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Catastrophic Risk Evaluation

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  • L. Ekenberg
  • M. Boman
  • J. Linnerooth-Bayer
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    Abstract

    A body of empirical evidence has shown that many managers would welcome new ways of highlighting catastrophic consequences, as well as means to evaluating decision situations involving high risks. When events occur frequently and their consequences are not severe, it is relatively simple to calculate the risk exposure of an organisation, as well as a reasonable premium when an insurance transaction is made. The usual methods rely on variations of the principle of maximising the expected utility (PMEU). When, on the other hand, the frequency of damages is low, the situation is considerably more difficult, especially if catastrophic events occur. When the quality of estimates is poor, e.g., when evaluating low-probability/high-consequence risks, the customary use of quantitative rules together with overprecise data could be harmful as well as misleading. This work extends the risk evaluation process by the integration of procedures for handling vague and numerically imprecise probabilities and utilities. The shortcomings of PMEU, and of utility theory in general, can in part be compensated for by the introduction of risk constraints. We point out some problematic features of the evaluations performed using utility theory. We also criticise the demand for precise data in situations where none is available. As an alternative to traditional models, we suggest a method for the evaluation of risks when the information at hand is numerically imprecise. The method includes procedures that allow for interval statements and comparisons, and thereby it does not require the use of numerically precise statements of probability, cost, or utility in a general sense. In order to attain a reasonable level of security, and because it has been shown that managers tend to focus on large negative losses, it is argued that a risk constraint should be imposed on the analysis. The strategies are evaluated relative to a set of such constraints considering how risky the strategies are.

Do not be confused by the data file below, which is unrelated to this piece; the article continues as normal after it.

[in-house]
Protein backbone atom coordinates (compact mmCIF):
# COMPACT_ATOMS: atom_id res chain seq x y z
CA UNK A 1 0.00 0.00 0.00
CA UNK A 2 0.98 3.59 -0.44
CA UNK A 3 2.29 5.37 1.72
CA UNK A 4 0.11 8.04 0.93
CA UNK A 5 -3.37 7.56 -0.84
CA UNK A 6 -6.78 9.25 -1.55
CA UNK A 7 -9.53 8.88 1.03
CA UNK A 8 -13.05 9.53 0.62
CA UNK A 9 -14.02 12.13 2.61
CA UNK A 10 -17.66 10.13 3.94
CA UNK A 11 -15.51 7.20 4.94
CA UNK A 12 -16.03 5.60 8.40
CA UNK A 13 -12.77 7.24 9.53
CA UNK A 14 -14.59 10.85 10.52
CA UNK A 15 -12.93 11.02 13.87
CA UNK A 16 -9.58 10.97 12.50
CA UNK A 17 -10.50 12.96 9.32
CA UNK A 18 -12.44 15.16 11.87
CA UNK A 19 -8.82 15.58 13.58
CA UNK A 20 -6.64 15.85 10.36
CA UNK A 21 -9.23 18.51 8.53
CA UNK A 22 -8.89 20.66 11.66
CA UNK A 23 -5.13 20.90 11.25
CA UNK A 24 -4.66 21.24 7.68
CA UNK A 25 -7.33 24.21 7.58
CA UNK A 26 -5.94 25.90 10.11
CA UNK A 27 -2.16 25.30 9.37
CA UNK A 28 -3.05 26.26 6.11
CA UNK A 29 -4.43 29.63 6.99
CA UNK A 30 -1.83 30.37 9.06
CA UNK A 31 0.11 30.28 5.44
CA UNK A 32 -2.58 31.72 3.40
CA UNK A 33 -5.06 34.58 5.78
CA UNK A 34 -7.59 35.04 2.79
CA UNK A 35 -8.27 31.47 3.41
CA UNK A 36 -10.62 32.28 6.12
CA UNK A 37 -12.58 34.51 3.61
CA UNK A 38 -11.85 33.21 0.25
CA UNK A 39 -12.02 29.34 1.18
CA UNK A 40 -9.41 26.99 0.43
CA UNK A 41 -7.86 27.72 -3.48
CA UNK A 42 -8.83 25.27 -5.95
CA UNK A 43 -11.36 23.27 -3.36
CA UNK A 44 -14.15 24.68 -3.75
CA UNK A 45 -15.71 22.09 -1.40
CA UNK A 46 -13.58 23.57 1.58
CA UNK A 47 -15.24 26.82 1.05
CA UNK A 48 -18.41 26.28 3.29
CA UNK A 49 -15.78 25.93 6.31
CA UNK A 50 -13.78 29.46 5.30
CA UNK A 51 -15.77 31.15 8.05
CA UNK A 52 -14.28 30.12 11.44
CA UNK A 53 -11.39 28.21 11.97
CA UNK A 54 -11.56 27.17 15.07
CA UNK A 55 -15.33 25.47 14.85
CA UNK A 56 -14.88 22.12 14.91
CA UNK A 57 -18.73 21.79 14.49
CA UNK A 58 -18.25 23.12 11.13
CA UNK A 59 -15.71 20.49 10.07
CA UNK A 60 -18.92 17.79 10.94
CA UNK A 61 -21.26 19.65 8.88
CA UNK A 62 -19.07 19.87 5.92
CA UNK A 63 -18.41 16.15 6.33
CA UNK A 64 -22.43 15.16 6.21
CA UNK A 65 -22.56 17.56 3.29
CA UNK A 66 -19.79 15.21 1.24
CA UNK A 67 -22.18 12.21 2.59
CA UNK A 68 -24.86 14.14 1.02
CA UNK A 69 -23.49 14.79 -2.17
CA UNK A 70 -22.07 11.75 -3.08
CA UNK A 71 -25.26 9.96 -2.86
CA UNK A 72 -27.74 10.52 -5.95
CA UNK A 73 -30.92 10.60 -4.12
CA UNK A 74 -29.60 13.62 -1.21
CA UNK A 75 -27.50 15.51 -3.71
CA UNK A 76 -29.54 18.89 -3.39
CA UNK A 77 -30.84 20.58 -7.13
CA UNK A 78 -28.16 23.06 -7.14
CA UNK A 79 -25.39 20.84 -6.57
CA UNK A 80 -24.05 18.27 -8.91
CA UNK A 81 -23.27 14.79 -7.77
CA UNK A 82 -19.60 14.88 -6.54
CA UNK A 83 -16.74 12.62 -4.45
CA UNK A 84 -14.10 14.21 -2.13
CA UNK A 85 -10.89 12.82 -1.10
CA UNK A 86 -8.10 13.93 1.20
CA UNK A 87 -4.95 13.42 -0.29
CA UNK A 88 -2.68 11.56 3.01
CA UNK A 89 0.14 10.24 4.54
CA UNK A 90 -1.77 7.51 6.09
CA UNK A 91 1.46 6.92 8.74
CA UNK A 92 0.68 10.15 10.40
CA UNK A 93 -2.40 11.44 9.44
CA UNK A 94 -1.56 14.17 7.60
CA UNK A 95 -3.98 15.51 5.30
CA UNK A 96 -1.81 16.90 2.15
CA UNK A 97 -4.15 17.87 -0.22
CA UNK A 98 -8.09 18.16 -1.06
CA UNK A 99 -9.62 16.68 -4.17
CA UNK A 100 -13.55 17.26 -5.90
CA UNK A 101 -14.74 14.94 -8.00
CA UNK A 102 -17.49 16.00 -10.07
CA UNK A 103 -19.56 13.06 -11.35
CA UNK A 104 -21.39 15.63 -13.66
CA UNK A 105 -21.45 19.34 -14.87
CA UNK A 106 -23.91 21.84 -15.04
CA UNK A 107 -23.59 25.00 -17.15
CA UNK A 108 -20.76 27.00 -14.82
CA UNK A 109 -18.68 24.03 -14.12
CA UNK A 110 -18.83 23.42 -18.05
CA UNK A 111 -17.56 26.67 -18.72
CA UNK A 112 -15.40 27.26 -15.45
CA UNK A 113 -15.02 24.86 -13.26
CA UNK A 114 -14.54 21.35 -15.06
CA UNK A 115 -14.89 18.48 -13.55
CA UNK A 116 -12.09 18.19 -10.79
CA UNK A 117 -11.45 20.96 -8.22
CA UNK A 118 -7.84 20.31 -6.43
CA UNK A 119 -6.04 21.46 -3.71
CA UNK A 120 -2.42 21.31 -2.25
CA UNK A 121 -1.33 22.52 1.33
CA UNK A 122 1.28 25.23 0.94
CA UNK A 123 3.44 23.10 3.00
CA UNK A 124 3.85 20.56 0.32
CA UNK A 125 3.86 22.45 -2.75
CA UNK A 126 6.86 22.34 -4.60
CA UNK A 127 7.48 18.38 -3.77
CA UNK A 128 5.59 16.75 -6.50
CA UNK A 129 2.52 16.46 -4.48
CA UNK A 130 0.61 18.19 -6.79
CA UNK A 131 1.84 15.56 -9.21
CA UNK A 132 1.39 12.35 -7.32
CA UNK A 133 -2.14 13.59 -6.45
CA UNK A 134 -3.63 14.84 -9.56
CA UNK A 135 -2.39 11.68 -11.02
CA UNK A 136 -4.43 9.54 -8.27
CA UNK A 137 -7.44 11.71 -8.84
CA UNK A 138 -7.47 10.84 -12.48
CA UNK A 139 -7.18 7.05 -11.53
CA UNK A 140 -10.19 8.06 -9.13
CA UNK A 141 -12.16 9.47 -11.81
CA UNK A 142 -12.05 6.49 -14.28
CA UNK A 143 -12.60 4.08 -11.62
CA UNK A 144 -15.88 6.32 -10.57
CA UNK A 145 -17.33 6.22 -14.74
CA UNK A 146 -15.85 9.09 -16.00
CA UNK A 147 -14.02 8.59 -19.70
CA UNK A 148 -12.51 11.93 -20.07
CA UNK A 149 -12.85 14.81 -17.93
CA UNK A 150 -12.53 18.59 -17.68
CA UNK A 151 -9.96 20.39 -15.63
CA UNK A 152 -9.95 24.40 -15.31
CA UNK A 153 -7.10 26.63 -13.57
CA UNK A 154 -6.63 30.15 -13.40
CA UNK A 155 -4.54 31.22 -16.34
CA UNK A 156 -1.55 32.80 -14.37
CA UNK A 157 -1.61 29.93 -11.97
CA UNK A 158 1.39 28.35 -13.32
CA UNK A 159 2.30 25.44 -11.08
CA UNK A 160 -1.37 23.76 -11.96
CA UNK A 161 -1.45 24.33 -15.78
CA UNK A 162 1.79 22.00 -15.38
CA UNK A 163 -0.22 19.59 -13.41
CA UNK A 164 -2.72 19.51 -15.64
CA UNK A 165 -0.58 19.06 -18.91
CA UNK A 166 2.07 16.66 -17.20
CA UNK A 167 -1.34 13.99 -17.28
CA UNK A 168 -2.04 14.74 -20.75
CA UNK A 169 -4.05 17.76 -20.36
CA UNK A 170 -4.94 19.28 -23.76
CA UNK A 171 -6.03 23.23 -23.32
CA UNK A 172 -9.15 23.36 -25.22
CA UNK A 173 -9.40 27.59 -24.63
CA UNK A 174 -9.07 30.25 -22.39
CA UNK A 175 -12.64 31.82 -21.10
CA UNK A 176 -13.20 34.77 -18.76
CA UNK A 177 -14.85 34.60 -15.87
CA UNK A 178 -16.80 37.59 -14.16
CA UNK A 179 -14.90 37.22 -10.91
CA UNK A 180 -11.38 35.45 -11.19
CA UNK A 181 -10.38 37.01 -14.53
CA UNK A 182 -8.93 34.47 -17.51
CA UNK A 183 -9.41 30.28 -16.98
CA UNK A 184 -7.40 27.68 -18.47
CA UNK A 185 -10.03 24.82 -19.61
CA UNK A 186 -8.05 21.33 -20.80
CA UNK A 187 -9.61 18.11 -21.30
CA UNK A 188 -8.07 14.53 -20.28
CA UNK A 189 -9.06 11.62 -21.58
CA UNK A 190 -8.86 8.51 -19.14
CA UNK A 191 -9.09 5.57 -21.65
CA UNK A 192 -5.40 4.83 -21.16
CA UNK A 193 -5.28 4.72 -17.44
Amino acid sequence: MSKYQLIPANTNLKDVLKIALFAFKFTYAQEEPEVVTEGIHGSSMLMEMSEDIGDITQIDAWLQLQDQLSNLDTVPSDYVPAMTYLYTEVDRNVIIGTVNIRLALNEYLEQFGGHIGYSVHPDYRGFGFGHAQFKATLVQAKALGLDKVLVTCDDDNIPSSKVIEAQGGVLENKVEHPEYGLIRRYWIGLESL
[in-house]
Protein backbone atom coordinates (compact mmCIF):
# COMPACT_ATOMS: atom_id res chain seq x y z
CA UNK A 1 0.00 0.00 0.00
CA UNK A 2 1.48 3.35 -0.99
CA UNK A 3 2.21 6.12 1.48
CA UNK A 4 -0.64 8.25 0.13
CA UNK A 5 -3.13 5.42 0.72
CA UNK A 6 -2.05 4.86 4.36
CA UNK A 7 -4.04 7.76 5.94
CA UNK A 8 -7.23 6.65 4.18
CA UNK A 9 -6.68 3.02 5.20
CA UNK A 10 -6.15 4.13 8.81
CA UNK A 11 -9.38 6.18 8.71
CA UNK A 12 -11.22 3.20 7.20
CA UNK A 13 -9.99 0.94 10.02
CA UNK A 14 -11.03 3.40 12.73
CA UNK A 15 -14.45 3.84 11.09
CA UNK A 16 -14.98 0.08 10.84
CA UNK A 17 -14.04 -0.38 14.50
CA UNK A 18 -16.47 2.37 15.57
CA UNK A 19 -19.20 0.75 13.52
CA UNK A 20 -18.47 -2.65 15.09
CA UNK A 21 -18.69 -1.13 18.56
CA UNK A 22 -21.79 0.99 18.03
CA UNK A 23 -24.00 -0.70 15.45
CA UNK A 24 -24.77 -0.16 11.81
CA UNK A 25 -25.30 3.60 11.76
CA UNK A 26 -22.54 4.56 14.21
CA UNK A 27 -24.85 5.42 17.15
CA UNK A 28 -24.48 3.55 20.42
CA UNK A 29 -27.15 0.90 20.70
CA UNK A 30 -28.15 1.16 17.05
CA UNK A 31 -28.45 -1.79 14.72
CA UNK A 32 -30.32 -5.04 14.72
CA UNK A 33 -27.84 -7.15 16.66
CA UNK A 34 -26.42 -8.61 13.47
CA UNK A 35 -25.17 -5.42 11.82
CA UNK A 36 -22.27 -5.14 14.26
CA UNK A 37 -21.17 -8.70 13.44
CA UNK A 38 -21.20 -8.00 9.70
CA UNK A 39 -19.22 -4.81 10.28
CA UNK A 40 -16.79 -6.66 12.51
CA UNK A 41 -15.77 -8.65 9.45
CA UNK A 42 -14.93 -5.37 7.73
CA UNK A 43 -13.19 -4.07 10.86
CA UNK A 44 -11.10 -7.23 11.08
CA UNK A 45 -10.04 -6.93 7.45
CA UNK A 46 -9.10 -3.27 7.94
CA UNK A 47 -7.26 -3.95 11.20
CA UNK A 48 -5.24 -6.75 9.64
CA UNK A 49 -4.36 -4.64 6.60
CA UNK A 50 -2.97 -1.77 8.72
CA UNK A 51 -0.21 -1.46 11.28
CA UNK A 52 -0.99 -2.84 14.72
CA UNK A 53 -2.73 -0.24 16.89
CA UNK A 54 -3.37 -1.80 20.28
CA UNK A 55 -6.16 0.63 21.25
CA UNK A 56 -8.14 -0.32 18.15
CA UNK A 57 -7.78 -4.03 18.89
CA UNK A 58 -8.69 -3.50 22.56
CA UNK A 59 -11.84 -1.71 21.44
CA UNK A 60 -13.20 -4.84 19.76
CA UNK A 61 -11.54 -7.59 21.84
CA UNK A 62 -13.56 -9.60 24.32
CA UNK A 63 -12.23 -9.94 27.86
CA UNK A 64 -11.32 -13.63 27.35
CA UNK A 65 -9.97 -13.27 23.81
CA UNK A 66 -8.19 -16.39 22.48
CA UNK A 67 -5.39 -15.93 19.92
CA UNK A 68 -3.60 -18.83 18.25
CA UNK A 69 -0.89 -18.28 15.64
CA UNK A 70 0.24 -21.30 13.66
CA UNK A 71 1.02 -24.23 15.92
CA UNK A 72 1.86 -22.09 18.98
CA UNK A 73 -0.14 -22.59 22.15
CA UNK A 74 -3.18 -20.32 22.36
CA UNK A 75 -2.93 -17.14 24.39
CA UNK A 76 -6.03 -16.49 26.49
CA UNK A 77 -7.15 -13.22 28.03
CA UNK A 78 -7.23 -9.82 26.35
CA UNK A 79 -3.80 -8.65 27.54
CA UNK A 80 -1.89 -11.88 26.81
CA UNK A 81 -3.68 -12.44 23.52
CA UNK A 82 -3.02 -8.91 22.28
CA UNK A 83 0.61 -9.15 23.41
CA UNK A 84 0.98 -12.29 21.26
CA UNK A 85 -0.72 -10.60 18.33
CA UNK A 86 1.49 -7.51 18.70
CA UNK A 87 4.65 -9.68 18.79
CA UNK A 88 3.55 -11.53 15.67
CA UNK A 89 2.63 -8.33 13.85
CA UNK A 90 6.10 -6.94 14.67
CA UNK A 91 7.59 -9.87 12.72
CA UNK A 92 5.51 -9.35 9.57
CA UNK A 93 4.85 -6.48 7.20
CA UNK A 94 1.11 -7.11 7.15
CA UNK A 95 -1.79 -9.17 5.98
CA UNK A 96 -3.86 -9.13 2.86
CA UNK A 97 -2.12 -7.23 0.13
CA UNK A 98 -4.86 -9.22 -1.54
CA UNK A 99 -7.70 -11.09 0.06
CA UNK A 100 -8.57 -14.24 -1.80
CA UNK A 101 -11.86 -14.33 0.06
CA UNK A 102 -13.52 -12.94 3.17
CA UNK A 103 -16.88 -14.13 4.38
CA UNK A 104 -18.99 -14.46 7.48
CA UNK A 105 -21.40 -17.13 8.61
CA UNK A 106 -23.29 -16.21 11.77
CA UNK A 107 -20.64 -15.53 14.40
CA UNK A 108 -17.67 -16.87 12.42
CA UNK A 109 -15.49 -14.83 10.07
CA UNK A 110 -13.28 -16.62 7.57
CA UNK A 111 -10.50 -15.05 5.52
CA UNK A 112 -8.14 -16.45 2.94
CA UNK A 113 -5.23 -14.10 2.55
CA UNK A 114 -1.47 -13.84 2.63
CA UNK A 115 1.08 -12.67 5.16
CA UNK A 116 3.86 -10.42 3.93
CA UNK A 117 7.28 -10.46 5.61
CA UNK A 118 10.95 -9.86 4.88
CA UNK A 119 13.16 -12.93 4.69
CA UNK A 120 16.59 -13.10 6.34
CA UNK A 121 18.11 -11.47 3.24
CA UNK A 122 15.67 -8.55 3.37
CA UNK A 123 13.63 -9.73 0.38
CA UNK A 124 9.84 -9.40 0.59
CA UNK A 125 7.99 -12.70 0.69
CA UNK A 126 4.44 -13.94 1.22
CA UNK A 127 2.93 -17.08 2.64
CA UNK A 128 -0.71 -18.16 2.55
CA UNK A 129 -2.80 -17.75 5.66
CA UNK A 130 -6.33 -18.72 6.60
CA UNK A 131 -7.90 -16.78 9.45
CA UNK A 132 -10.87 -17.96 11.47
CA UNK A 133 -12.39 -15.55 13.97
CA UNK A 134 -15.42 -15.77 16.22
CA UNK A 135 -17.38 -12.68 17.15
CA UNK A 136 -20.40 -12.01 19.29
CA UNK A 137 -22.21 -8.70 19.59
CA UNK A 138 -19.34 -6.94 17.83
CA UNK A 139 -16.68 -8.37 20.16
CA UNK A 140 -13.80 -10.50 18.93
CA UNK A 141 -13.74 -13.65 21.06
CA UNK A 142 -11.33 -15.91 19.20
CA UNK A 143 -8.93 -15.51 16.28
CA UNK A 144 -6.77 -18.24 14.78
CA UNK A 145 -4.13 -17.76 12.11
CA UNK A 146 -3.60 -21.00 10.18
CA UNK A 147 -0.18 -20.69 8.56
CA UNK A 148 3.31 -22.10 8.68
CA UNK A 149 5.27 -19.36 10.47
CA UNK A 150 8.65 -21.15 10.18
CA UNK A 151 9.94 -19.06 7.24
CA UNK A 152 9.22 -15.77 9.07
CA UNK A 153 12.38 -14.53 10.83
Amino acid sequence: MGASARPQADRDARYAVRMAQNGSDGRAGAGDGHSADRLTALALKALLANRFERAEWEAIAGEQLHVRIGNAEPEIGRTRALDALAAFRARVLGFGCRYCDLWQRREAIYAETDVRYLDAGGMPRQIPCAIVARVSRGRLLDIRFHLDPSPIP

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    File URL: http://www.iiasa.ac.at/Publications/Documents/IR-97-045.pdf
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    File URL: http://www.iiasa.ac.at/Publications/Documents/IR-97-045.ps
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    Bibliographic Info

    Paper provided by International Institute for Applied Systems Analysis in its series Working Papers with number ir97045.

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    Date of creation: Oct 1997
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    Handle: RePEc:wop:iasawp:ir97045

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    1. Schoemaker, Paul J H, 1982. "The Expected Utility Model: Its Variants, Purposes, Evidence and Limitations," Journal of Economic Literature, American Economic Association, vol. 20(2), pages 529-63, June.
    2. Loomes, Graham & Sugden, Robert, 1982. "Regret Theory: An Alternative Theory of Rational Choice under Uncertainty," Economic Journal, Royal Economic Society, vol. 92(368), pages 805-24, December.
    3. Daniel Kahneman & Dan Lovallo, 1993. "Timid Choices and Bold Forecasts: A Cognitive Perspective on Risk Taking," Management Science, INFORMS, vol. 39(1), pages 17-31, January.
    4. Quiggin, John, 1982. "A theory of anticipated utility," Journal of Economic Behavior & Organization, Elsevier, vol. 3(4), pages 323-343, December.
    5. Luce, R Duncan & Krantz, David H, 1971. "Conditional Expected Utility," Econometrica, Econometric Society, vol. 39(2), pages 253-71, March.
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